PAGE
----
EMRFD Message Archive 2624
Message Date From Subject 2624 2009-01-23 14:32:50 Ivan Rogers Basic Low Pass Filter Design I am trying to get my head around different methods of Low pass filter
design when using source and load terminations of unequal resistance.
First, I understand the use of Bartlet's Bisection Theorem in EMRFD
Page 3.6 Fig 3.9 when you first work out the filter design using
terminations of equal resistance and then using the theorem to make a
simple tranformation on the left hand side of the filter network. This
makes sense to me.
In other RF design publications another way of calculating LP filters
is to use normalised tables that have normalised values based on a
source/load ratio when the terminations are unequal.
I.E. for 50R terminations at each end Rs/Rl=1
Buterworth values are:
.62 1.62 2.00 1.62 .62
For 15R (Rs) termination and 50R (Rl) termination Rs/Rl=.3
Buterworth values are:
1.09 .29 4.84 .54 5.31 (Ref RF Circuit design, Chris Bowick)
My question is I would expect when using these normalised values with
equations 3.1 and 3.2 (EMRFD page 3.4) is to end up with the same
component values as when I used the Bartlet's theorem method above but
Is it because say Bartlet's theorem just transforms the Left hand side
of the filter network for impedance trasnformation and that the
normalised value ratios use the whole of the circuit for impedence
transformation. If so, is there any advantage for one over the other?
Just trying to get to grip with the basics first on the 2 approaches
above before I start experimenting on the bench.
2633 2009-01-24 10:30:30 Wes Hayward Re: Basic Low Pass Filter Design Hi Ivan and gang,
Very good question. Almost all of the filter work that I've done
has been with doubly terminated ladders, although I've done some work
with singly terminated ones, which is just the most extreme member of
the tables that you mention. I've used Bartlet where modest
asymmetry was needed.
I elected to look at this situation through study of some design
examples. I started with the Bartlet case. I designed a filter
with N=5 for a 1 dB Chebyshev shape with 3 dB cutoff of 10 MHz. I
used a lot of ripple, for that yields a design with "warts" that are
easy to see in graphs. I then duplicated the filter in software, but
moved one termination from 50 to 100 Ohms. I did plots in SPICE to
get the multicolor display of several waveforms. The Bartlet low
pass looked exactly like the original one so far as the output
response except that it was displaced in amplitude from the equally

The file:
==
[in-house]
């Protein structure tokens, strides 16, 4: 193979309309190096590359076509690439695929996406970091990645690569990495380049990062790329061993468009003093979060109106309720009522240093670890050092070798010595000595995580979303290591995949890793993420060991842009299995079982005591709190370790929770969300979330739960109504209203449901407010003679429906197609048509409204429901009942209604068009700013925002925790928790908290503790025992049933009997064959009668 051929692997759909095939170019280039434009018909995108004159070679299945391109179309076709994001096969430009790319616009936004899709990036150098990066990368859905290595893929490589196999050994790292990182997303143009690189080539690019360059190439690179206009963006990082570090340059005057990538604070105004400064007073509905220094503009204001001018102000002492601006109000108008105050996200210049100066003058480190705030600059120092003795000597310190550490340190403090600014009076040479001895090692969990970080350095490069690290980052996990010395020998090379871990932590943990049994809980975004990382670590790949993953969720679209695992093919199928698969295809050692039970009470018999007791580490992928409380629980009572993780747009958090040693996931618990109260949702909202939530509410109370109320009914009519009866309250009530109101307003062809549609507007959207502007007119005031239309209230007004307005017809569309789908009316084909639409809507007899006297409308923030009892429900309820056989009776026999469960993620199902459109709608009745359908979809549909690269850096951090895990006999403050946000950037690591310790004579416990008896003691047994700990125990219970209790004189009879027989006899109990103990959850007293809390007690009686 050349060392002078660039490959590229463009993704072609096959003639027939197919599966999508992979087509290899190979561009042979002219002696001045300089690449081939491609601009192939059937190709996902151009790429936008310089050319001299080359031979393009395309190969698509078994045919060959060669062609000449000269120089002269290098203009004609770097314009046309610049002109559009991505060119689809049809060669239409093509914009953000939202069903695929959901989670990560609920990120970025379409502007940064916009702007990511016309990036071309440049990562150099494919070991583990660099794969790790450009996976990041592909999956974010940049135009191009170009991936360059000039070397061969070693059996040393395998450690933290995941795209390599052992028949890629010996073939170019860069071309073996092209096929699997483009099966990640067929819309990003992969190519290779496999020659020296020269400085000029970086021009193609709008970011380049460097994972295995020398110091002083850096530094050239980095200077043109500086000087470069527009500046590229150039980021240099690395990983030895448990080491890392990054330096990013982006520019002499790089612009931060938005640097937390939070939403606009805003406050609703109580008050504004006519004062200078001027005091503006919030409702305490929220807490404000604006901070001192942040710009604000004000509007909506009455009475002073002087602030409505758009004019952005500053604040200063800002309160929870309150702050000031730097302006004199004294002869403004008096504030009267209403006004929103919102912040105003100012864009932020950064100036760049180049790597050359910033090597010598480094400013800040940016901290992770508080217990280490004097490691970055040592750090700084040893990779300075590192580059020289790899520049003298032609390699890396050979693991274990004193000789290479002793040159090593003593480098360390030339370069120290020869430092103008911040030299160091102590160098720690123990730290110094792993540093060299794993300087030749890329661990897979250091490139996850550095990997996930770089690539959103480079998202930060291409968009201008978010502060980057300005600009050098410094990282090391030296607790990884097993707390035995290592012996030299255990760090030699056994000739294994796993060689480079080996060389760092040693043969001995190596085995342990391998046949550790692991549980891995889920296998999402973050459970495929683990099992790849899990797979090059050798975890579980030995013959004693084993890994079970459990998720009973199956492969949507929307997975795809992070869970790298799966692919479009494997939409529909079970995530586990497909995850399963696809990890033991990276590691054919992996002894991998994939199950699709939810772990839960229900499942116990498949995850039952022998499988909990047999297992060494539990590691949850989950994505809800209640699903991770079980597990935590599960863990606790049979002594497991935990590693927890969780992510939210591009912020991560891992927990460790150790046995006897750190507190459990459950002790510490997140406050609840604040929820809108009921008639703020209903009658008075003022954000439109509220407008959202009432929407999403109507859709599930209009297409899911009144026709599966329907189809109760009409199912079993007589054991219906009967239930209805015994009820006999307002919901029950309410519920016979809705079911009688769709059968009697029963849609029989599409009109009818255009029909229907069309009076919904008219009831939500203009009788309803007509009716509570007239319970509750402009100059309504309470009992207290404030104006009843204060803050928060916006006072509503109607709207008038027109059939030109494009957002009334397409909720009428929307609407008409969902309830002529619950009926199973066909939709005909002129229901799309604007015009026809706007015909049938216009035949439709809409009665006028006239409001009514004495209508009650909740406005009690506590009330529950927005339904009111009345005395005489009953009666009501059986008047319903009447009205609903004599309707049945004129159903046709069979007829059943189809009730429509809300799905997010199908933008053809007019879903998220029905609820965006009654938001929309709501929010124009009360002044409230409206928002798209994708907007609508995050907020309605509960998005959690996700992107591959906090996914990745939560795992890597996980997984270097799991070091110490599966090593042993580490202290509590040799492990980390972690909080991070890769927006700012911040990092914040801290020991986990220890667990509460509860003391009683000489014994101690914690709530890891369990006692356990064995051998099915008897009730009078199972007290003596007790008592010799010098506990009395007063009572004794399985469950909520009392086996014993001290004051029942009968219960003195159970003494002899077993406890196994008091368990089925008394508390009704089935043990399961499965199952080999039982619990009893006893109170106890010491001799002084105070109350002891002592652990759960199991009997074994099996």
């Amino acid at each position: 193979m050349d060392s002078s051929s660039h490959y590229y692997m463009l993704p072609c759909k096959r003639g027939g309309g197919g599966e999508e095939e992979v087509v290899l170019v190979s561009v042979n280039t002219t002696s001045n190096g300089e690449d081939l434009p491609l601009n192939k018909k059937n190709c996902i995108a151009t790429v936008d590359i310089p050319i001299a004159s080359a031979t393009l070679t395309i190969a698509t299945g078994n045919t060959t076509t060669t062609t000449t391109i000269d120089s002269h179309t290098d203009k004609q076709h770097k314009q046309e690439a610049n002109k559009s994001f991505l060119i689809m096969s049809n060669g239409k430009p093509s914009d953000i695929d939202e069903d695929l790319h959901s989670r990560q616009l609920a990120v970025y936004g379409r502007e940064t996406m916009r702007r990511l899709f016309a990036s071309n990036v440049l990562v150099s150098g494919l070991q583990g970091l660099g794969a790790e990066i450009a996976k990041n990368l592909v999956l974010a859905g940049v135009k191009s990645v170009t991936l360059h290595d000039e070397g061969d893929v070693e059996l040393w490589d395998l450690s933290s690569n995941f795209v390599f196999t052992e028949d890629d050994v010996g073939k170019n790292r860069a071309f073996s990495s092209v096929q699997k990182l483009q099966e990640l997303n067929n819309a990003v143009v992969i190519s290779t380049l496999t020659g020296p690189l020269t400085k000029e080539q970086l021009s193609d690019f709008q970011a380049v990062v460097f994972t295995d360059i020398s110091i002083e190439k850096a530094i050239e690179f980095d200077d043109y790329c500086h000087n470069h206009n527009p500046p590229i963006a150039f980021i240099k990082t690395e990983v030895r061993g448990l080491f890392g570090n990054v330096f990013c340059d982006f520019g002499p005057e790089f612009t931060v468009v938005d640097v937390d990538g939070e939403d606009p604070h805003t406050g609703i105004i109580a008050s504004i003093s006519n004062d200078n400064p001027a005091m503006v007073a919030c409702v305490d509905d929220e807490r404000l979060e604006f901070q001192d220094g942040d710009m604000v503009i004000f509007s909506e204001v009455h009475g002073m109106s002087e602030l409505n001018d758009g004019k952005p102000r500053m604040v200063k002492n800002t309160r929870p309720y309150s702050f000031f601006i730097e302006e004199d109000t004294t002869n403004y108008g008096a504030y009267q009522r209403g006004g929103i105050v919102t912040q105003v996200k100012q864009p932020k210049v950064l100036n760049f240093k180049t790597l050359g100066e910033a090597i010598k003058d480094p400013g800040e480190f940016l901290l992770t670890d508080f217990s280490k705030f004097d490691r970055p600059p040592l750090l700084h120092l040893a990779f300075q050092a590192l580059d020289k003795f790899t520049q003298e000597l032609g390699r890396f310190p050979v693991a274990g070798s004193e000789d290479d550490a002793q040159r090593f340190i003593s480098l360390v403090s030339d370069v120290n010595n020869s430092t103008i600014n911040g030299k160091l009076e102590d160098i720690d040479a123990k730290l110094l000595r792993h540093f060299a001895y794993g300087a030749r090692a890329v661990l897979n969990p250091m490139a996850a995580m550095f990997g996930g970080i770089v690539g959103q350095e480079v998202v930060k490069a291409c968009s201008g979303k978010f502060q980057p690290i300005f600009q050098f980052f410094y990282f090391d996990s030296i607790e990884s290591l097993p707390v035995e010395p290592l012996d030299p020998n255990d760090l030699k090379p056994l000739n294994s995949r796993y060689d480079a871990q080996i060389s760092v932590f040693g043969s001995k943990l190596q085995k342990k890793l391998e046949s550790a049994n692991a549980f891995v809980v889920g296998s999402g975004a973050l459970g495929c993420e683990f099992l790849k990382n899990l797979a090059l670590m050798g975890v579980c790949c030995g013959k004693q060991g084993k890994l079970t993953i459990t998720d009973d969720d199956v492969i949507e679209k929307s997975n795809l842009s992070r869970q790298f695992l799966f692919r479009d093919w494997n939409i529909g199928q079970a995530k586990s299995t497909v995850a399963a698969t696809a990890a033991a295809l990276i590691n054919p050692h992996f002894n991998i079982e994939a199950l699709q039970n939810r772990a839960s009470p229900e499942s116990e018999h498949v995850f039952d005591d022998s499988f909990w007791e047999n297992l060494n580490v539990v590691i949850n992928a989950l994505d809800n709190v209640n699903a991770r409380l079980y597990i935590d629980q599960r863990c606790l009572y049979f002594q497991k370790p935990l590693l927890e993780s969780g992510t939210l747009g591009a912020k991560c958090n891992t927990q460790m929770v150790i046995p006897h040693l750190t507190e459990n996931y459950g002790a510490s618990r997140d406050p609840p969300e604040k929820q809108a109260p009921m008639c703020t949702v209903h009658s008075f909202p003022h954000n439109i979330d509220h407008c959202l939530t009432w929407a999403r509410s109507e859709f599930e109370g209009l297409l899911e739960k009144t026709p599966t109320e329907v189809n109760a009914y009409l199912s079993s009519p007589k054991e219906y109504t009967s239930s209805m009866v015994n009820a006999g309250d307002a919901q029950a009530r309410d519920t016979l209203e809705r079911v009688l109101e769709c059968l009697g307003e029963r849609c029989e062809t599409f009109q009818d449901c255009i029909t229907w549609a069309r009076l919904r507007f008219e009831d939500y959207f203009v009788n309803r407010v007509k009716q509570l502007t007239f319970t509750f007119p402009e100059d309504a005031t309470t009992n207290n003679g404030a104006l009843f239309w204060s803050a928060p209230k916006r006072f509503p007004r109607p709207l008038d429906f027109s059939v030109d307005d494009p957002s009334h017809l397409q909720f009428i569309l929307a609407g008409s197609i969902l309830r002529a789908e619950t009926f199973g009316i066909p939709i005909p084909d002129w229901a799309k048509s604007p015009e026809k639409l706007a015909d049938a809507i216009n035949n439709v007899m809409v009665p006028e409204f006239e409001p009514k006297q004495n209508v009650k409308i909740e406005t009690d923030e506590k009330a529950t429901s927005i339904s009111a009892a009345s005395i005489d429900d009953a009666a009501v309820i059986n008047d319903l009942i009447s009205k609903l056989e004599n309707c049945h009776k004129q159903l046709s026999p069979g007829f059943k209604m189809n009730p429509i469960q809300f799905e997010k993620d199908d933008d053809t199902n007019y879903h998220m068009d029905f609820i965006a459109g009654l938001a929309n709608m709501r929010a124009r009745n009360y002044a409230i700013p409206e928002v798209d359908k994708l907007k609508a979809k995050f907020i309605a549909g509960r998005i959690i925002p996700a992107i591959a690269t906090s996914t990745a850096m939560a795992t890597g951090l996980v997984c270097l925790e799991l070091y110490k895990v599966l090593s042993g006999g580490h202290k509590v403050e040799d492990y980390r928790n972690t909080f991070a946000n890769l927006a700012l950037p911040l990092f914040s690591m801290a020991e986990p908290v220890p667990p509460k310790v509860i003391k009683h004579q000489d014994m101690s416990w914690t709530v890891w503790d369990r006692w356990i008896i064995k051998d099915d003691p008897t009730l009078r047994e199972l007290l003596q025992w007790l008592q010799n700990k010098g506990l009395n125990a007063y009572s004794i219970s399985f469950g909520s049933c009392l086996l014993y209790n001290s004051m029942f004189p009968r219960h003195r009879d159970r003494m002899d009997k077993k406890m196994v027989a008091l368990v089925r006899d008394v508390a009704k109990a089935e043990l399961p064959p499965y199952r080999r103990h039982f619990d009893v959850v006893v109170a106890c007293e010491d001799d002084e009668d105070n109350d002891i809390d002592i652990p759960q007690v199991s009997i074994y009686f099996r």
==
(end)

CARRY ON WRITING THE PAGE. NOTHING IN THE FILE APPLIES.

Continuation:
But the input reflection coefficient was a different story. The
equally terminated case was just what we normally see with a Chebyshev
a very good match at those frequencies where the amplitude peaks
occur. But the match had degraded severely for the asymmetric
termination case. When you think about it though, this makes perfect
sense. Consider the behavior at 0 frequency. The reactive
components effectively disappear, leaving just the source and load.
These resistors are now different, so the match must be poor.
Next I went to Zverev and found some low pass tables. The most
extreme ripple he had was 0.5 dB, so I selected those. I first did
a filter design like the other case, a 10 MHz 3 dB cutoff with equal
terminations. The results were as expected. I then shifted to an
example with a source resistance that was half the load. This data
was used to design a filter with 50 Ohm source and 100 Ohm load.
The results for both filters were plotted on the same graph, along
with curves showing the magnitude of the reflection coefficient at the
50 Ohm end. Again, the transfer curves were identical with each
other except for a displacement in amplitude. But the input impedance
match was now severely degraded.
The two filters were very different from each other so far as
component values go.
Now what I need to do is to blend the curves together and come up with
one plot that has everything on it. But alas, today I have some
painting chores to chase.
Incidentally, while chasing these demons, I noticed that my software
for the design of the low pass filters generates component values that
are identical with those of Zverev with a design based upon the 3 dB
cutoff frequencies. However, I noted that the normalized component